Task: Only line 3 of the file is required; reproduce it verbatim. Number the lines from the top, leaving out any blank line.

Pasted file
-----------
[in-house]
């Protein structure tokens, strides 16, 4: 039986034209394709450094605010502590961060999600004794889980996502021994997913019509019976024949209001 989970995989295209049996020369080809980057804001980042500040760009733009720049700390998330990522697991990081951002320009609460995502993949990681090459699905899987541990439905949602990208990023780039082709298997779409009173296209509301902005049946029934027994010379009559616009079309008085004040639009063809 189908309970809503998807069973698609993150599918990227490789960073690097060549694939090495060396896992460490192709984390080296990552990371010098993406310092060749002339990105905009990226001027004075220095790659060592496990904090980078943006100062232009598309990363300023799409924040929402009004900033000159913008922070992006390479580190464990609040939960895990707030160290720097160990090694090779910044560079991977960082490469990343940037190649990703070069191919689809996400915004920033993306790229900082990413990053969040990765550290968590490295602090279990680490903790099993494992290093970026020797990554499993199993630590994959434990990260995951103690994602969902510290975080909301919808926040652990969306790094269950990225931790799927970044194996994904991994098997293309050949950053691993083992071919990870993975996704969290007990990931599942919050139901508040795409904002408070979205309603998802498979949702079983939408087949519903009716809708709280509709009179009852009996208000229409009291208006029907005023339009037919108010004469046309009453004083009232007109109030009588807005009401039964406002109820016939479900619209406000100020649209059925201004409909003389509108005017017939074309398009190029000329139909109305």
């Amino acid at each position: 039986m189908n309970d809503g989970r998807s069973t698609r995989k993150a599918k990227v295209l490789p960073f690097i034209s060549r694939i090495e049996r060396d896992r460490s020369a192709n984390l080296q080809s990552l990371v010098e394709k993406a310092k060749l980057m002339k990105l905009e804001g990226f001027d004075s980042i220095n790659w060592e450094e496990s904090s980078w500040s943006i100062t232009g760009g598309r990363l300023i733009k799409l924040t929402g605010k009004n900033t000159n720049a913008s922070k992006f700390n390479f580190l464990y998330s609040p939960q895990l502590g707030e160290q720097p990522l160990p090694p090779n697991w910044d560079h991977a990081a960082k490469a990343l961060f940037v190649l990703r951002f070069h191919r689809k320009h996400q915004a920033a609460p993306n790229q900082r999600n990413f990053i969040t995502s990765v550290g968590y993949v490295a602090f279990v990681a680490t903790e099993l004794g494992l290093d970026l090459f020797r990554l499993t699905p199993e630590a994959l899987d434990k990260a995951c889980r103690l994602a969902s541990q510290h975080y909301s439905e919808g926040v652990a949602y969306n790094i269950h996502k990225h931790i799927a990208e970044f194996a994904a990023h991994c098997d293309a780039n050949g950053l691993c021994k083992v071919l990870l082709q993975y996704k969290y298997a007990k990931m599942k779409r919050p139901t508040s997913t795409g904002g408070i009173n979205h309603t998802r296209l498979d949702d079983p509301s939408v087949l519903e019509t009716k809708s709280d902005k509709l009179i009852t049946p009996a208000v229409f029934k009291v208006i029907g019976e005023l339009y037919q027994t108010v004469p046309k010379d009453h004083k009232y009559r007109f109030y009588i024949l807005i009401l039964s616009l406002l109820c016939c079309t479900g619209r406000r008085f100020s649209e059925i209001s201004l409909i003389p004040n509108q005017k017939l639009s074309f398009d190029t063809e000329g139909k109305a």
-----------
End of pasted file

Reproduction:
């Amino acid at each position: 039986m189908n309970d809503g989970r998807s069973t698609r995989k993150a599918k990227v295209l490789p960073f690097i034209s060549r694939i090495e049996r060396d896992r460490s020369a192709n984390l080296q080809s990552l990371v010098e394709k993406a310092k060749l980057m002339k990105l905009e804001g990226f001027d004075s980042i220095n790659w060592e450094e496990s904090s980078w500040s943006i100062t232009g760009g598309r990363l300023i733009k799409l924040t929402g605010k009004n900033t000159n720049a913008s922070k992006f700390n390479f580190l464990y998330s609040p939960q895990l502590g707030e160290q720097p990522l160990p090694p090779n697991w910044d560079h991977a990081a960082k490469a990343l961060f940037v190649l990703r951002f070069h191919r689809k320009h996400q915004a920033a609460p993306n790229q900082r999600n990413f990053i969040t995502s990765v550290g968590y993949v490295a602090f279990v990681a680490t903790e099993l004794g494992l290093d970026l090459f020797r990554l499993t699905p199993e630590a994959l899987d434990k990260a995951c889980r103690l994602a969902s541990q510290h975080y909301s439905e919808g926040v652990a949602y969306n790094i269950h996502k990225h931790i799927a990208e970044f194996a994904a990023h991994c098997d293309a780039n050949g950053l691993c021994k083992v071919l990870l082709q993975y996704k969290y298997a007990k990931m599942k779409r919050p139901t508040s997913t795409g904002g408070i009173n979205h309603t998802r296209l498979d949702d079983p509301s939408v087949l519903e019509t009716k809708s709280d902005k509709l009179i009852t049946p009996a208000v229409f029934k009291v208006i029907g019976e005023l339009y037919q027994t108010v004469p046309k010379d009453h004083k009232y009559r007109f109030y009588i024949l807005i009401l039964s616009l406002l109820c016939c079309t479900g619209r406000r008085f100020s649209e059925i209001s201004l409909i003389p004040n509108q005017k017939l639009s074309f398009d190029t063809e000329g139909k109305a």